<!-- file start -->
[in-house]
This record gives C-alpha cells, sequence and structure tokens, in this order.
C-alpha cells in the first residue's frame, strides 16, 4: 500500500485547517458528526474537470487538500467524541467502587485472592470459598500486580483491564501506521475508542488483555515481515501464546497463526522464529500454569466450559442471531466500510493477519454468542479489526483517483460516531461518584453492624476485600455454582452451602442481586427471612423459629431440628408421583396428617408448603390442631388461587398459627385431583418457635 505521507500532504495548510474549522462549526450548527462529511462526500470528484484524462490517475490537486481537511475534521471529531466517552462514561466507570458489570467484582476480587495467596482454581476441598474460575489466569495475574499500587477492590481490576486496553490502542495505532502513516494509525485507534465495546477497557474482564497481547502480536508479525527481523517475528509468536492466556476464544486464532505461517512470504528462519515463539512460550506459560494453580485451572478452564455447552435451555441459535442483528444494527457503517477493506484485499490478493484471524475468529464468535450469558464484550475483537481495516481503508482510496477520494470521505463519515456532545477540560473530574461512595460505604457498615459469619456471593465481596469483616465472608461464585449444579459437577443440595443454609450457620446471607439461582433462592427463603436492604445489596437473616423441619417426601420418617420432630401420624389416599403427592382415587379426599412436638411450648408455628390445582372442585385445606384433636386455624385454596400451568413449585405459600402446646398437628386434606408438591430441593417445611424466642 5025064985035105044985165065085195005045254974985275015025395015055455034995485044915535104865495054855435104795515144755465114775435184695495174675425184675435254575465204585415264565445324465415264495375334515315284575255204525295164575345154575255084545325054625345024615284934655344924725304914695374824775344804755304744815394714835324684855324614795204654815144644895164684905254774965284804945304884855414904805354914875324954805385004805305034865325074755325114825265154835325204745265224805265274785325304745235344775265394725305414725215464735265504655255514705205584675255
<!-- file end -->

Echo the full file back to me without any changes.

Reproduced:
[in-house]
This record gives C-alpha cells, sequence and structure tokens, in this order.
C-alpha cells in the first residue's frame, strides 16, 4: 500500500485547517458528526474537470487538500467524541467502587485472592470459598500486580483491564501506521475508542488483555515481515501464546497463526522464529500454569466450559442471531466500510493477519454468542479489526483517483460516531461518584453492624476485600455454582452451602442481586427471612423459629431440628408421583396428617408448603390442631388461587398459627385431583418457635 505521507500532504495548510474549522462549526450548527462529511462526500470528484484524462490517475490537486481537511475534521471529531466517552462514561466507570458489570467484582476480587495467596482454581476441598474460575489466569495475574499500587477492590481490576486496553490502542495505532502513516494509525485507534465495546477497557474482564497481547502480536508479525527481523517475528509468536492466556476464544486464532505461517512470504528462519515463539512460550506459560494453580485451572478452564455447552435451555441459535442483528444494527457503517477493506484485499490478493484471524475468529464468535450469558464484550475483537481495516481503508482510496477520494470521505463519515456532545477540560473530574461512595460505604457498615459469619456471593465481596469483616465472608461464585449444579459437577443440595443454609450457620446471607439461582433462592427463603436492604445489596437473616423441619417426601420418617420432630401420624389416599403427592382415587379426599412436638411450648408455628390445582372442585385445606384433636386455624385454596400451568413449585405459600402446646398437628386434606408438591430441593417445611424466642 5025064985035105044985165065085195005045254974985275015025395015055455034995485044915535104865495054855435104795515144755465114775435184695495174675425184675435254575465204585415264565445324465415264495375334515315284575255204525295164575345154575255084545325054625345024615284934655344924725304914695374824775344804755304744815394714835324684855324614795204654815144644895164684905254774965284804945304884855414904805354914875324954805385004805305034865325074755325114825265154835325204745265224805265274785325304745235344775265394725305414725215464735265504655255514705205584675255